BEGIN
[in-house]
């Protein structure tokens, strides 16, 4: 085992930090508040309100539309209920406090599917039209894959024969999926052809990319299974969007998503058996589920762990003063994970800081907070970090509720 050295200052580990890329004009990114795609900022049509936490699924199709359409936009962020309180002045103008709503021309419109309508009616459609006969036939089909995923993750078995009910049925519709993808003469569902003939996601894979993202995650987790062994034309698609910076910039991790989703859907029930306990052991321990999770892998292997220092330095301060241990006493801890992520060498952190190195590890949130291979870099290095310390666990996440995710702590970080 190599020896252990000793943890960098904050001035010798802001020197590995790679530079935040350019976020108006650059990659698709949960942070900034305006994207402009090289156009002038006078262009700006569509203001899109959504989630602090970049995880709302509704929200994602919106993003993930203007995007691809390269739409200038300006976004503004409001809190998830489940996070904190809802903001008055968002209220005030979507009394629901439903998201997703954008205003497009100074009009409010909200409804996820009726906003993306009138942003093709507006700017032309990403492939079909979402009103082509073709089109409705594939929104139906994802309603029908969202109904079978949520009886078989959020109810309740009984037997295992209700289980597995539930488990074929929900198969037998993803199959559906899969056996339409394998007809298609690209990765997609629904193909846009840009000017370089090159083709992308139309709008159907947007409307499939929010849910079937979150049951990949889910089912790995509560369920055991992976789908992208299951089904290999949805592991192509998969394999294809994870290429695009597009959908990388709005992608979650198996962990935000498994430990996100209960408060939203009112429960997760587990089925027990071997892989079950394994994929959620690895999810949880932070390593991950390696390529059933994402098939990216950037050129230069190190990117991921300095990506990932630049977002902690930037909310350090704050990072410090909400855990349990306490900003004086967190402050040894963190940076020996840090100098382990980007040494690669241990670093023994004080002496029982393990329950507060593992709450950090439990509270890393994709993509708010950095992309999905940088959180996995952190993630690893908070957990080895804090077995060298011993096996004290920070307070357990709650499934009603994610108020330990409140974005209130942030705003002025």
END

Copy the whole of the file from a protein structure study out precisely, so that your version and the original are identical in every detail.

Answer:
[in-house]
């Protein structure tokens, strides 16, 4: 085992930090508040309100539309209920406090599917039209894959024969999926052809990319299974969007998503058996589920762990003063994970800081907070970090509720 050295200052580990890329004009990114795609900022049509936490699924199709359409936009962020309180002045103008709503021309419109309508009616459609006969036939089909995923993750078995009910049925519709993808003469569902003939996601894979993202995650987790062994034309698609910076910039991790989703859907029930306990052991321990999770892998292997220092330095301060241990006493801890992520060498952190190195590890949130291979870099290095310390666990996440995710702590970080 190599020896252990000793943890960098904050001035010798802001020197590995790679530079935040350019976020108006650059990659698709949960942070900034305006994207402009090289156009002038006078262009700006569509203001899109959504989630602090970049995880709302509704929200994602919106993003993930203007995007691809390269739409200038300006976004503004409001809190998830489940996070904190809802903001008055968002209220005030979507009394629901439903998201997703954008205003497009100074009009409010909200409804996820009726906003993306009138942003093709507006700017032309990403492939079909979402009103082509073709089109409705594939929104139906994802309603029908969202109904079978949520009886078989959020109810309740009984037997295992209700289980597995539930488990074929929900198969037998993803199959559906899969056996339409394998007809298609690209990765997609629904193909846009840009000017370089090159083709992308139309709008159907947007409307499939929010849910079937979150049951990949889910089912790995509560369920055991992976789908992208299951089904290999949805592991192509998969394999294809994870290429695009597009959908990388709005992608979650198996962990935000498994430990996100209960408060939203009112429960997760587990089925027990071997892989079950394994994929959620690895999810949880932070390593991950390696390529059933994402098939990216950037050129230069190190990117991921300095990506990932630049977002902690930037909310350090704050990072410090909400855990349990306490900003004086967190402050040894963190940076020996840090100098382990980007040494690669241990670093023994004080002496029982393990329950507060593992709450950090439990509270890393994709993509708010950095992309999905940088959180996995952190993630690893908070957990080895804090077995060298011993096996004290920070307070357990709650499934009603994610108020330990409140974005209130942030705003002025």